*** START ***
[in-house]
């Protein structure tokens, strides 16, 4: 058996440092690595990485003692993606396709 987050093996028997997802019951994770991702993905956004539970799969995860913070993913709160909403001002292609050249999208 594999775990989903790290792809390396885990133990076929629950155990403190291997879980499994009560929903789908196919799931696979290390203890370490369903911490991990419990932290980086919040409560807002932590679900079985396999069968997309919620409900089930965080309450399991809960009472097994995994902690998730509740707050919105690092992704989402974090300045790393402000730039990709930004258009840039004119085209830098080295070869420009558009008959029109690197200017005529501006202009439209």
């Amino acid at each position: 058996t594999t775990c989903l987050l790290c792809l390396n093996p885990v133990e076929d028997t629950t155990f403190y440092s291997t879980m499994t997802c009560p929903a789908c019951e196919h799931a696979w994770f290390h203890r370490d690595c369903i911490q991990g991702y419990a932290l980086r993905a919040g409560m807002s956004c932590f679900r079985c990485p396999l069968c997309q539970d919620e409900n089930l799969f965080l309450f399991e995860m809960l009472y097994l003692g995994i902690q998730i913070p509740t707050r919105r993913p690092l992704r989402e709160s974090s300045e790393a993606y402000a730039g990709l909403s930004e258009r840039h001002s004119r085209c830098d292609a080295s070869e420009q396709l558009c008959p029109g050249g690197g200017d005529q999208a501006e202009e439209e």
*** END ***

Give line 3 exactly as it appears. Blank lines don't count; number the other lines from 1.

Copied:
């Amino acid at each position: 058996t594999t775990c989903l987050l790290c792809l390396n093996p885990v133990e076929d028997t629950t155990f403190y440092s291997t879980m499994t997802c009560p929903a789908c019951e196919h799931a696979w994770f290390h203890r370490d690595c369903i911490q991990g991702y419990a932290l980086r993905a919040g409560m807002s956004c932590f679900r079985c990485p396999l069968c997309q539970d919620e409900n089930l799969f965080l309450f399991e995860m809960l009472y097994l003692g995994i902690q998730i913070p509740t707050r919105r993913p690092l992704r989402e709160s974090s300045e790393a993606y402000a730039g990709l909403s930004e258009r840039h001002s004119r085209c830098d292609a080295s070869e420009q396709l558009c008959p029109g050249g690197g200017d005529q999208a501006e202009e439209e």